PORTLAND, Ore. — Instead of going Dumpster-diving for maybe a half-eaten sandwich and some cold fries, Peter Schoeff, a 20-year-old homeless man, was served a slice of hot pizza dripping with cheese.
All he had to do was hold a sign for about 40 minutes that read: "Pizza Schmizza paid me to hold this sign instead of asking for money."
In a tactic that calls to the mind the hiring of unemployed men during the Depression to wear sandwich-board advertisements, a Portland pizza chain has hired homeless people off the street to promote the product. They are paid in pizza, soda and a few dollars.
"I think it's a fair trade," Schoeff said. "We're career panhandlers, that's the only other way we can get money."
The signs were meant to be humorous, said Andre Jehan, founder of Pizza Schmizza, a 26-restaurant business in Oregon and Washington.
"People don't have to feel guilty, while still appreciating the person is homeless. It's a gesture of kindness more than anything," he said.
From the sandwich board to cigarette girls to aerial banners, companies are forever searching for creative means to reach customers.
The search has become more frenetic lately as advertisers try to break through what is known in the industry as "ad clutter" — the way people are bombarded by commercial messages from all sides.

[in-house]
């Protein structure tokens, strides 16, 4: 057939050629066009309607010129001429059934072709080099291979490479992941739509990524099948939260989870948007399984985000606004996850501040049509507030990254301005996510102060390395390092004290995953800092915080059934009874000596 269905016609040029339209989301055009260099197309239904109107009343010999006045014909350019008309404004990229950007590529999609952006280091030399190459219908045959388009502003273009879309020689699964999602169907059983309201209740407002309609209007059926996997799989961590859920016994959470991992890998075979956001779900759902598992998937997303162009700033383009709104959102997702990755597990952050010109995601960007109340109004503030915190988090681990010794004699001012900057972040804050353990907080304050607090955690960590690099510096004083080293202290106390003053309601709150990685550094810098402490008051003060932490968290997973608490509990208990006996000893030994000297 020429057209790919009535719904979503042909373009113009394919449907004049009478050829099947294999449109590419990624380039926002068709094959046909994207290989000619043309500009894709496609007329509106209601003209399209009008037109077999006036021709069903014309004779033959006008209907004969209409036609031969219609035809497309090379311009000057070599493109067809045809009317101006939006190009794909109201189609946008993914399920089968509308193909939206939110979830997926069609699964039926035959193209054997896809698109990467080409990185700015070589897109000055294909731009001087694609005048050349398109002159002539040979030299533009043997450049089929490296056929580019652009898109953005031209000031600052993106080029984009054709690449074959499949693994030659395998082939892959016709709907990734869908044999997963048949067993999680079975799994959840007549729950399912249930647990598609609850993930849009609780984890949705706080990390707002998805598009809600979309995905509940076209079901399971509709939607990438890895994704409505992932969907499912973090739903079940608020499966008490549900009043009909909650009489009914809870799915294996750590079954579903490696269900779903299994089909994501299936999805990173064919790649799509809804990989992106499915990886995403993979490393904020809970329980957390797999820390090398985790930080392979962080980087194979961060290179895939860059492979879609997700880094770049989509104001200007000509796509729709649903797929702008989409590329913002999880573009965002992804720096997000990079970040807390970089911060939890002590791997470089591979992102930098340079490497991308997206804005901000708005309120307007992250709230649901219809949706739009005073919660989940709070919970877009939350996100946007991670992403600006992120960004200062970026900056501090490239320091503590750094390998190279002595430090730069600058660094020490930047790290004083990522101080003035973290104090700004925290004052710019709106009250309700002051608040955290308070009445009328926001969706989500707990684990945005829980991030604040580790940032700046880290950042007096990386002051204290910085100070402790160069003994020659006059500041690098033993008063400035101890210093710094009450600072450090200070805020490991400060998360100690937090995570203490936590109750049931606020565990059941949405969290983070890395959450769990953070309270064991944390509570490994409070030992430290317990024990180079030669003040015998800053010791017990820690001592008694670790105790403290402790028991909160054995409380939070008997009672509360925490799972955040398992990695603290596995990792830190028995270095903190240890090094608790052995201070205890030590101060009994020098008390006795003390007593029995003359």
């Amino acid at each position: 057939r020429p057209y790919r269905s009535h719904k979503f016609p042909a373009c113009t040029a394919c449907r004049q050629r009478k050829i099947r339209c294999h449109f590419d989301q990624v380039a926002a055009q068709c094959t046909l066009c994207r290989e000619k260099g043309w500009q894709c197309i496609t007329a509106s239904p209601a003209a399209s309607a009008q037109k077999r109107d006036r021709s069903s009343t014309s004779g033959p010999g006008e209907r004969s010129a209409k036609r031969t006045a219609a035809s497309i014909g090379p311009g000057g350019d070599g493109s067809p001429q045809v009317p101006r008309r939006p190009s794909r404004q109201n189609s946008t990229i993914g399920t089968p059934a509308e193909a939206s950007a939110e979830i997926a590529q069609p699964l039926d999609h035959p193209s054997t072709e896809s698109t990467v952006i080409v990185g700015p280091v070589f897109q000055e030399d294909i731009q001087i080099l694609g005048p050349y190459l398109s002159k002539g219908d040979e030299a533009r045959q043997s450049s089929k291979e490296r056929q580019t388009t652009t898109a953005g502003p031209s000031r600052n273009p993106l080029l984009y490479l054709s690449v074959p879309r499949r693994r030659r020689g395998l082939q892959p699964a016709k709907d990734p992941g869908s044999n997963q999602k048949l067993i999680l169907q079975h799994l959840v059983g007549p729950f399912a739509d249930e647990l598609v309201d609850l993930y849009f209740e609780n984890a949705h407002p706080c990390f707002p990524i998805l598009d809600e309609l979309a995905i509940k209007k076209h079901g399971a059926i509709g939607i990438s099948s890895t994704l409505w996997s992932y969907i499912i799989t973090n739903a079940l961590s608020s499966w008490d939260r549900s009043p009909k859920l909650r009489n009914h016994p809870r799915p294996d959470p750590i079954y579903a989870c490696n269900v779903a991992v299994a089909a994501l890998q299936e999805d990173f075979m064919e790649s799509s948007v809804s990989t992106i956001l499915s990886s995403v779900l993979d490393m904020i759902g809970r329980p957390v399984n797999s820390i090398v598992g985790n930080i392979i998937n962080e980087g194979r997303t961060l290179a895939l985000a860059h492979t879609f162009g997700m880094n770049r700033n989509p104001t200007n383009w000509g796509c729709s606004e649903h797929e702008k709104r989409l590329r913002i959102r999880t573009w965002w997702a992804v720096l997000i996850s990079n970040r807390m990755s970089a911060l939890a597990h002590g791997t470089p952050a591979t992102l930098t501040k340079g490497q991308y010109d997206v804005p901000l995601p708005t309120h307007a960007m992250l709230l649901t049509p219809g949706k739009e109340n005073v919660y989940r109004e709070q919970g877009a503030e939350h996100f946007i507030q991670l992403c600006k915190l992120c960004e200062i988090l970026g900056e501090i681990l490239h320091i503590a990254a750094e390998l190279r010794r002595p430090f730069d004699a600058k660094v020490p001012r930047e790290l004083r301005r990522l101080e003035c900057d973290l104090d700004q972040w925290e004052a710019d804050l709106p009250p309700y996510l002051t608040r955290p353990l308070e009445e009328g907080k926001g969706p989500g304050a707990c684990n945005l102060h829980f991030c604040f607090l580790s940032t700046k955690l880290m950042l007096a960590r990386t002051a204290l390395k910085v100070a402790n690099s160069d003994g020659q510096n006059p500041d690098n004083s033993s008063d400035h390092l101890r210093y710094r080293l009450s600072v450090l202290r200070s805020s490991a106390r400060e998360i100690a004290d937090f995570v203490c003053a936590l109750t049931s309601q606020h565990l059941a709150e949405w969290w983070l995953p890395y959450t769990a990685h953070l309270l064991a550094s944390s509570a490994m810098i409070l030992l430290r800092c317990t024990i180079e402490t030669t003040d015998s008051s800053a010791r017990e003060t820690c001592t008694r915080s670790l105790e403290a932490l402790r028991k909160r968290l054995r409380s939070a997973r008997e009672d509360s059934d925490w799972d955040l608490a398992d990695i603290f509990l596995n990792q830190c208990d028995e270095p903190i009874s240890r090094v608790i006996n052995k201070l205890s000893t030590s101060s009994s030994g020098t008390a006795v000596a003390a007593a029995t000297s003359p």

An ad agency in London, Cunning Stunts Communications Ltd., has recruited students to wear temporary tattoos on their foreheads while hanging out at bars or trendy stores. Sony Ericsson, the cell phone company, has hired models to lounge at tourist attractions and play with a mobile phone to make the gadget look attractive. Beach 'N' Billboards Inc. of New Jersey used a steamrollerlike machine to imprint ads for Snapple iced tea on the beach.
Schmizza has also tried handing out fake parking tickets with pizza coupons, and putting up fake election placards reading "Elect Schmizza for Dinner."
Gary Ruskin, director of Portland-based Commercial Alert, an advertising watchdog group founded by Ralph Nader, said homeless people acting as billboards should be paid minimum wage, or else they are being exploited. And he complained that the practice adds to ad clutter.
"People don't want to get hammered with an ad every time they turn their head," he said. "Most advertising is either somewhat of a lie or deceptive, and it's an assault on our attention."
Jehan said the idea sprang from the guilt he felt passing homeless people begging for money.
"I got tired of not being able to make eye contact with these people. I thought, 'What skills could they have?' Holding a sign was an obvious one," he said.
Nate Sandall, an analyst at Standard Insurance, grinned as he passed Schoeff and his sign. "It's unusual, it's creative. At least they aren't asking me for change," he said. "Now, if every business did this, it would get old in a hurry."